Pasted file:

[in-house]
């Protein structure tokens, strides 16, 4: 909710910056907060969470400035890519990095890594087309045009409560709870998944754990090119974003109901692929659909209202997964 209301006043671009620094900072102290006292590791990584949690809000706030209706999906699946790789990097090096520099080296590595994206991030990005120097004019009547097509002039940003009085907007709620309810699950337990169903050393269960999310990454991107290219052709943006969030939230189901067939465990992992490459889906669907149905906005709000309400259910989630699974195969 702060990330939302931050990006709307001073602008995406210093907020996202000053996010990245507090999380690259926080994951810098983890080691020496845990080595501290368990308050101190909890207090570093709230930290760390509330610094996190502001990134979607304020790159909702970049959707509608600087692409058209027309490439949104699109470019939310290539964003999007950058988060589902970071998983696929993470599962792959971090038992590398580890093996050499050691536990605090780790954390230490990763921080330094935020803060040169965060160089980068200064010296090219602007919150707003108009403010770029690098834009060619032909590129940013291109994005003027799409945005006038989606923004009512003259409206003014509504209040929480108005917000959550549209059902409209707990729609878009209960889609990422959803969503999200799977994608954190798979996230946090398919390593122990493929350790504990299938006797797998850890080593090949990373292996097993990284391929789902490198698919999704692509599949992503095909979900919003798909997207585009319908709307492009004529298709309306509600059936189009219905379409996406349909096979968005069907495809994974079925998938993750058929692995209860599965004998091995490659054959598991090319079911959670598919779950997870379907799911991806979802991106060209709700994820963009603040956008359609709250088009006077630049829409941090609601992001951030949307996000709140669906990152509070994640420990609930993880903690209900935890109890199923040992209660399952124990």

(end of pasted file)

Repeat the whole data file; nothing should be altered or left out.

[in-house]
């Protein structure tokens, strides 16, 4: 909710910056907060969470400035890519990095890594087309045009409560709870998944754990090119974003109901692929659909209202997964 209301006043671009620094900072102290006292590791990584949690809000706030209706999906699946790789990097090096520099080296590595994206991030990005120097004019009547097509002039940003009085907007709620309810699950337990169903050393269960999310990454991107290219052709943006969030939230189901067939465990992992490459889906669907149905906005709000309400259910989630699974195969 702060990330939302931050990006709307001073602008995406210093907020996202000053996010990245507090999380690259926080994951810098983890080691020496845990080595501290368990308050101190909890207090570093709230930290760390509330610094996190502001990134979607304020790159909702970049959707509608600087692409058209027309490439949104699109470019939310290539964003999007950058988060589902970071998983696929993470599962792959971090038992590398580890093996050499050691536990605090780790954390230490990763921080330094935020803060040169965060160089980068200064010296090219602007919150707003108009403010770029690098834009060619032909590129940013291109994005003027799409945005006038989606923004009512003259409206003014509504209040929480108005917000959550549209059902409209707990729609878009209960889609990422959803969503999200799977994608954190798979996230946090398919390593122990493929350790504990299938006797797998850890080593090949990373292996097993990284391929789902490198698919999704692509599949992503095909979900919003798909997207585009319908709307492009004529298709309306509600059936189009219905379409996406349909096979968005069907495809994974079925998938993750058929692995209860599965004998091995490659054959598991090319079911959670598919779950997870379907799911991806979802991106060209709700994820963009603040956008359609709250088009006077630049829409941090609601992001951030949307996000709140669906990152509070994640420990609930993880903690209900935890109890199923040992209660399952124990």